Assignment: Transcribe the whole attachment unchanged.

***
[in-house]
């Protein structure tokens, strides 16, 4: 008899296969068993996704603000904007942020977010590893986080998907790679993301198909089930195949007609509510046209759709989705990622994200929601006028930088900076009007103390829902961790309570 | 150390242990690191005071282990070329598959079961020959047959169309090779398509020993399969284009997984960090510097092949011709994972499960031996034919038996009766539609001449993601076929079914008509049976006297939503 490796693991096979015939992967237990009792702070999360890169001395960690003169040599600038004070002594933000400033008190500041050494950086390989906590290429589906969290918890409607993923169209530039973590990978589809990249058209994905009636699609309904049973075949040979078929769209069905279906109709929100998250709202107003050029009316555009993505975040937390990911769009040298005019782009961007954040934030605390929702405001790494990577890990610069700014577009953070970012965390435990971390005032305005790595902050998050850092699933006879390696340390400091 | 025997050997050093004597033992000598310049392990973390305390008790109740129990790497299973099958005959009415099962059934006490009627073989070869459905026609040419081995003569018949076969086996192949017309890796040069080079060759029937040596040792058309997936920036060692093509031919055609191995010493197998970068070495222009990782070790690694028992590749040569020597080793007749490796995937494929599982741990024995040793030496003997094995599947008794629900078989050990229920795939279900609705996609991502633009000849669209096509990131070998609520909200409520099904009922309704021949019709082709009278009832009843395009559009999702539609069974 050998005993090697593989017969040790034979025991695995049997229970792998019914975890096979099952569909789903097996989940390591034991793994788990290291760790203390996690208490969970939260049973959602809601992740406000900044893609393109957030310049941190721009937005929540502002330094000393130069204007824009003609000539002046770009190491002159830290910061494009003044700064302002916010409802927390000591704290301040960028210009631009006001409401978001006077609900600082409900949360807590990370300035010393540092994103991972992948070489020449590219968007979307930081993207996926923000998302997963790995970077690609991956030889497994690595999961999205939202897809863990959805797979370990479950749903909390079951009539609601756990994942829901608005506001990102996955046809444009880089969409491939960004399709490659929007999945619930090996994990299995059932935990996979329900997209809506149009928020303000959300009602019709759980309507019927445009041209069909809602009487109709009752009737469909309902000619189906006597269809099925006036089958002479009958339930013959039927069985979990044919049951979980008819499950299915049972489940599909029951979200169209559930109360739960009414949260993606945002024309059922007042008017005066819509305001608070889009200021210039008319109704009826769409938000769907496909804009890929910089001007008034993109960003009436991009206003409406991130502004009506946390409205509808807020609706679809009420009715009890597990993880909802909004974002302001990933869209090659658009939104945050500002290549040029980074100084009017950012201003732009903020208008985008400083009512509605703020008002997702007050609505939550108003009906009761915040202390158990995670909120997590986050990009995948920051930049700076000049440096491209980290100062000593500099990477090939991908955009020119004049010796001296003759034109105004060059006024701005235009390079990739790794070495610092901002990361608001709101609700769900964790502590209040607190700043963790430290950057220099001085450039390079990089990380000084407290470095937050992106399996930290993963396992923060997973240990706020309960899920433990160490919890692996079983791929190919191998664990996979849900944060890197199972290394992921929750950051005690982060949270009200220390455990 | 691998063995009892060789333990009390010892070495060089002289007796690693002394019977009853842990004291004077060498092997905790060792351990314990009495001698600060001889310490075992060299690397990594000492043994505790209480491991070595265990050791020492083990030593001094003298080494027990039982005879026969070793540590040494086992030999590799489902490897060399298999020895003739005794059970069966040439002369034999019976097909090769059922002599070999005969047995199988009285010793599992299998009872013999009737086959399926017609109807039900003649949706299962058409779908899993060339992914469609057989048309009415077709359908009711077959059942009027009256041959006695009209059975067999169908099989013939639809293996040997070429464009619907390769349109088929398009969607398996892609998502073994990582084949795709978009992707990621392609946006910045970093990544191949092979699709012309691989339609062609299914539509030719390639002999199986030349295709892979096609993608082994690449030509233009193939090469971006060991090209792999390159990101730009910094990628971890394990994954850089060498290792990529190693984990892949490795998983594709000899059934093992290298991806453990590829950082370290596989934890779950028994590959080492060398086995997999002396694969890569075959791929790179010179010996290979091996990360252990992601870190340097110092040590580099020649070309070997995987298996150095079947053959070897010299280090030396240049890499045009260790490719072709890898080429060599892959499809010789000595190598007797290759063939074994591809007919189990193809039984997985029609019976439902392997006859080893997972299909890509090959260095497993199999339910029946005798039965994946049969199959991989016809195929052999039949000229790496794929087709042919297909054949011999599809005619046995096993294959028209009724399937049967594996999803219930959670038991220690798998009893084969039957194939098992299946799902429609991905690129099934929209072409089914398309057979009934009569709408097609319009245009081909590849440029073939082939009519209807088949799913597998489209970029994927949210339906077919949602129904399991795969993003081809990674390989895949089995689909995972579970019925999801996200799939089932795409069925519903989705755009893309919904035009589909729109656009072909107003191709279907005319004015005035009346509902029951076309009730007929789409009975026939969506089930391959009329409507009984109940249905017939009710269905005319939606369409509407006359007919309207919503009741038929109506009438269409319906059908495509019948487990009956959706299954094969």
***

[in-house]
């Protein structure tokens, strides 16, 4: 008899296969068993996704603000904007942020977010590893986080998907790679993301198909089930195949007609509510046209759709989705990622994200929601006028930088900076009007103390829902961790309570 | 150390242990690191005071282990070329598959079961020959047959169309090779398509020993399969284009997984960090510097092949011709994972499960031996034919038996009766539609001449993601076929079914008509049976006297939503 490796693991096979015939992967237990009792702070999360890169001395960690003169040599600038004070002594933000400033008190500041050494950086390989906590290429589906969290918890409607993923169209530039973590990978589809990249058209994905009636699609309904049973075949040979078929769209069905279906109709929100998250709202107003050029009316555009993505975040937390990911769009040298005019782009961007954040934030605390929702405001790494990577890990610069700014577009953070970012965390435990971390005032305005790595902050998050850092699933006879390696340390400091 | 025997050997050093004597033992000598310049392990973390305390008790109740129990790497299973099958005959009415099962059934006490009627073989070869459905026609040419081995003569018949076969086996192949017309890796040069080079060759029937040596040792058309997936920036060692093509031919055609191995010493197998970068070495222009990782070790690694028992590749040569020597080793007749490796995937494929599982741990024995040793030496003997094995599947008794629900078989050990229920795939279900609705996609991502633009000849669209096509990131070998609520909200409520099904009922309704021949019709082709009278009832009843395009559009999702539609069974 050998005993090697593989017969040790034979025991695995049997229970792998019914975890096979099952569909789903097996989940390591034991793994788990290291760790203390996690208490969970939260049973959602809601992740406000900044893609393109957030310049941190721009937005929540502002330094000393130069204007824009003609000539002046770009190491002159830290910061494009003044700064302002916010409802927390000591704290301040960028210009631009006001409401978001006077609900600082409900949360807590990370300035010393540092994103991972992948070489020449590219968007979307930081993207996926923000998302997963790995970077690609991956030889497994690595999961999205939202897809863990959805797979370990479950749903909390079951009539609601756990994942829901608005506001990102996955046809444009880089969409491939960004399709490659929007999945619930090996994990299995059932935990996979329900997209809506149009928020303000959300009602019709759980309507019927445009041209069909809602009487109709009752009737469909309902000619189906006597269809099925006036089958002479009958339930013959039927069985979990044919049951979980008819499950299915049972489940599909029951979200169209559930109360739960009414949260993606945002024309059922007042008017005066819509305001608070889009200021210039008319109704009826769409938000769907496909804009890929910089001007008034993109960003009436991009206003409406991130502004009506946390409205509808807020609706679809009420009715009890597990993880909802909004974002302001990933869209090659658009939104945050500002290549040029980074100084009017950012201003732009903020208008985008400083009512509605703020008002997702007050609505939550108003009906009761915040202390158990995670909120997590986050990009995948920051930049700076000049440096491209980290100062000593500099990477090939991908955009020119004049010796001296003759034109105004060059006024701005235009390079990739790794070495610092901002990361608001709101609700769900964790502590209040607190700043963790430290950057220099001085450039390079990089990380000084407290470095937050992106399996930290993963396992923060997973240990706020309960899920433990160490919890692996079983791929190919191998664990996979849900944060890197199972290394992921929750950051005690982060949270009200220390455990 | 691998063995009892060789333990009390010892070495060089002289007796690693002394019977009853842990004291004077060498092997905790060792351990314990009495001698600060001889310490075992060299690397990594000492043994505790209480491991070595265990050791020492083990030593001094003298080494027990039982005879026969070793540590040494086992030999590799489902490897060399298999020895003739005794059970069966040439002369034999019976097909090769059922002599070999005969047995199988009285010793599992299998009872013999009737086959399926017609109807039900003649949706299962058409779908899993060339992914469609057989048309009415077709359908009711077959059942009027009256041959006695009209059975067999169908099989013939639809293996040997070429464009619907390769349109088929398009969607398996892609998502073994990582084949795709978009992707990621392609946006910045970093990544191949092979699709012309691989339609062609299914539509030719390639002999199986030349295709892979096609993608082994690449030509233009193939090469971006060991090209792999390159990101730009910094990628971890394990994954850089060498290792990529190693984990892949490795998983594709000899059934093992290298991806453990590829950082370290596989934890779950028994590959080492060398086995997999002396694969890569075959791929790179010179010996290979091996990360252990992601870190340097110092040590580099020649070309070997995987298996150095079947053959070897010299280090030396240049890499045009260790490719072709890898080429060599892959499809010789000595190598007797290759063939074994591809007919189990193809039984997985029609019976439902392997006859080893997972299909890509090959260095497993199999339910029946005798039965994946049969199959991989016809195929052999039949000229790496794929087709042919297909054949011999599809005619046995096993294959028209009724399937049967594996999803219930959670038991220690798998009893084969039957194939098992299946799902429609991905690129099934929209072409089914398309057979009934009569709408097609319009245009081909590849440029073939082939009519209807088949799913597998489209970029994927949210339906077919949602129904399991795969993003081809990674390989895949089995689909995972579970019925999801996200799939089932795409069925519903989705755009893309919904035009589909729109656009072909107003191709279907005319004015005035009346509902029951076309009730007929789409009975026939969506089930391959009329409507009984109940249905017939009710269905005319939606369409509407006359007919309207919503009741038929109506009438269409319906059908495509019948487990009956959706299954094969």